The updated comment is a little slippery – it’s not built in at a system level, sure, but there’s nothing to stop a third party requiring an online pass, and a constant connection, to play single player (nor do I think a hardware manufacturer should dictate to a third party whether to use one or not).

    #38 2 years ago
  39. Bomba Luigi

    Its like it is on PS3. Simple as that.

    #39 2 years ago
  40. Cobra951

    @20: Absolutely it’s in Sony’s power to prevent online checks by its *licensees*. This is a console, not an open PC. Sony won’t get in the way of 3rd-party DRM as a policy, but they certainly do have the power to prevent it entirely.

    #40 2 years ago
  41. YoungZer0

    @39: Yes, it really is that simple.

    #41 2 years ago
  42. hitnrun

    “According to Dan Race, senior director, corporate communications for Sony, Tretton’s statements were “referring specifically to playing used games online”

    So basically this story – or at least the controversy around it – is a big nothing.

    This is the same system the PS3 and 360 have. In fact, EA has had a program running for the past couple of years that requires used-players to pay a fee for internet multiplayer (which I believe they plan to discontinue).

    #42 2 years ago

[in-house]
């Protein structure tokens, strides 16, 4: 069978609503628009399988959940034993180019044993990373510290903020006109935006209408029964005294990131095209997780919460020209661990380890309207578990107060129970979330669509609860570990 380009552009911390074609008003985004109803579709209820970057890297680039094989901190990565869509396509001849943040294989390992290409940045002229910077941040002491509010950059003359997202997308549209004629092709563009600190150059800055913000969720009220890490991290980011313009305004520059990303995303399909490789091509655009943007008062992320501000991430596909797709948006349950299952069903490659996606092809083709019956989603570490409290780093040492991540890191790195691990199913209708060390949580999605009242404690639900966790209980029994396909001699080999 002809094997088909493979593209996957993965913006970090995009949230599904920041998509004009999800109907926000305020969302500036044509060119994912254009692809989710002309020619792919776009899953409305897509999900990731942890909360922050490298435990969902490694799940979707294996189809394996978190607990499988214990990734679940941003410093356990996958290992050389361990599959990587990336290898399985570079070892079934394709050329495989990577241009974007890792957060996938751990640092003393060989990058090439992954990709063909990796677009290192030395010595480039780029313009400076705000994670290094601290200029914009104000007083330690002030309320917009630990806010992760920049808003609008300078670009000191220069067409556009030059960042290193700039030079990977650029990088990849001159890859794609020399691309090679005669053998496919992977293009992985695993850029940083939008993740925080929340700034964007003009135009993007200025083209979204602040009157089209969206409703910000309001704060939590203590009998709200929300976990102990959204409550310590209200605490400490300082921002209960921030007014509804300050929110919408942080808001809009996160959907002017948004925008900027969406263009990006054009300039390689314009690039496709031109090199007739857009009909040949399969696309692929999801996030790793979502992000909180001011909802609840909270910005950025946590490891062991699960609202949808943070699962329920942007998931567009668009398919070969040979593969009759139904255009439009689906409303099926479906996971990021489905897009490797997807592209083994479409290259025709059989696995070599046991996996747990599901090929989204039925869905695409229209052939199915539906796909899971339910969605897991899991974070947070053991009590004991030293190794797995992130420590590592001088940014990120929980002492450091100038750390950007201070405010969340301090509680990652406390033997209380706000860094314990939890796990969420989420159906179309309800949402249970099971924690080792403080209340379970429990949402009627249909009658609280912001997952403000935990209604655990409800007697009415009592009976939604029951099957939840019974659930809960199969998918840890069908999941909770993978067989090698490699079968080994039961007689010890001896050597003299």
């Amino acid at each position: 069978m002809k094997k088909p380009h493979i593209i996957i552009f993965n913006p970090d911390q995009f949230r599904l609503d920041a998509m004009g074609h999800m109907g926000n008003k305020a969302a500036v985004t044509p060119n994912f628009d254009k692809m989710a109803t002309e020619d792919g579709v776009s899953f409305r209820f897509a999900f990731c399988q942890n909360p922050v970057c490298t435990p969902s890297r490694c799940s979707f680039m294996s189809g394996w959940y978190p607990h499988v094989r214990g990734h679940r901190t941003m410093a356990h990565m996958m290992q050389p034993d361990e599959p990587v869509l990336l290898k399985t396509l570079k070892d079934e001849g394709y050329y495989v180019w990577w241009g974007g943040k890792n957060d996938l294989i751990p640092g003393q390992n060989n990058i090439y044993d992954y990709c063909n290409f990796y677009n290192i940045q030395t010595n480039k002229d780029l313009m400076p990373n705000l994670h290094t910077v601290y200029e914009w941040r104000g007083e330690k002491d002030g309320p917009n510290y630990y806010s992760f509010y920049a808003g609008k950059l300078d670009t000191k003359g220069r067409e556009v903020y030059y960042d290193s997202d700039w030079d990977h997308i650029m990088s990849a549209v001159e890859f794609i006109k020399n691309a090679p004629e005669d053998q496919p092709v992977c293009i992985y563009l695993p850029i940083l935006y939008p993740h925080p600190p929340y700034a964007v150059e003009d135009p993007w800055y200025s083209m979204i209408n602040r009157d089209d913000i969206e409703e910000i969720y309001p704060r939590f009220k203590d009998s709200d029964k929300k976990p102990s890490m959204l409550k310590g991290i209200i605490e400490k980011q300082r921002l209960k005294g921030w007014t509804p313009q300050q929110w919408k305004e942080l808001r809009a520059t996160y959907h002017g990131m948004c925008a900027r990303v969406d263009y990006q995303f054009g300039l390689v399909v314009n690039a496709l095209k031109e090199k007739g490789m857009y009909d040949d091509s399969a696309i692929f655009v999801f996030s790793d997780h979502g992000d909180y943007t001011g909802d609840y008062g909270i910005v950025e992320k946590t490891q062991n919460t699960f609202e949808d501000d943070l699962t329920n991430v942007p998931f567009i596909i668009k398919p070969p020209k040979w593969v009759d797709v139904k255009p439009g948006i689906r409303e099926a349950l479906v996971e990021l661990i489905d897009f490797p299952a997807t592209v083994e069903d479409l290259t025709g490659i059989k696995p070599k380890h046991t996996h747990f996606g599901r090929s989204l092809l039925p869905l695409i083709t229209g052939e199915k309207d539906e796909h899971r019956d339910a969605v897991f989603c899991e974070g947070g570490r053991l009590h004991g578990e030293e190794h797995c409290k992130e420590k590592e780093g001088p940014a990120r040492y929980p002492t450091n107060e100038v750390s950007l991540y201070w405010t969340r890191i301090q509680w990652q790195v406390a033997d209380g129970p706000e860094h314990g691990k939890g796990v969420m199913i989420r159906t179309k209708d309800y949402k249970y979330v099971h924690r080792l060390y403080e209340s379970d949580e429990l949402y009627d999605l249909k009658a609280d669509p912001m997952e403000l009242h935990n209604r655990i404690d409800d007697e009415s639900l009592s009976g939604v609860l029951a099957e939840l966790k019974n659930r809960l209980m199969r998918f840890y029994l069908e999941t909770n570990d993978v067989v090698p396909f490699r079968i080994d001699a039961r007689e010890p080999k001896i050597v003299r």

43. Mabdia

      Sorry for writing errors. I am using a translator.

    Well, Sony did their job and did the system to the customer. I think now it’s our turn to work and making some noise again. A campaign on twiiter, facebook, youtube … would be cool to show for publishers that we do not want DRM on our games not just on PS4 as well on Xbox one. Going from indies to the biggest publishers. And also not going to buy any game that has the DRM. Here we have the chance to show that without our money the publishers are nothing, they need us more than we are them.

    #43 2 years ago
  44. NeutralBlade

    Now that 2 out of the 3 consoles are DRM free, consumers have a much better chance of derailing corporate greed on non-DRM consoles. Everyone should know what to do, should any publisher attempt to enforce used game DRM on the PS4; that goes beyond the online pass. Since PS has a sub now for online gaming, the online pass would be clearly a money grab.

    To speak on MS, even if they later claimed they are reversing their stance on DRM, I still wouldn’t trust them. It’s built into their console, and they want to make their money back on their Azure investment. I wouldn’t dare fall for any reverse course MS would announce, only for them to go back to their DRM stance again; once the installed base is comparable to the PS4.

    The Xbone has tech built in to betray us in the future, unlike the PS4. They would have to completely dismantle that system on both the hardware and software level, before anyone should give them a second look. The launch games mean very little in the long run. A strong install base, will mostly dictate who gets what games. And as history shows, the leader of the generation, typically gets the most and best games.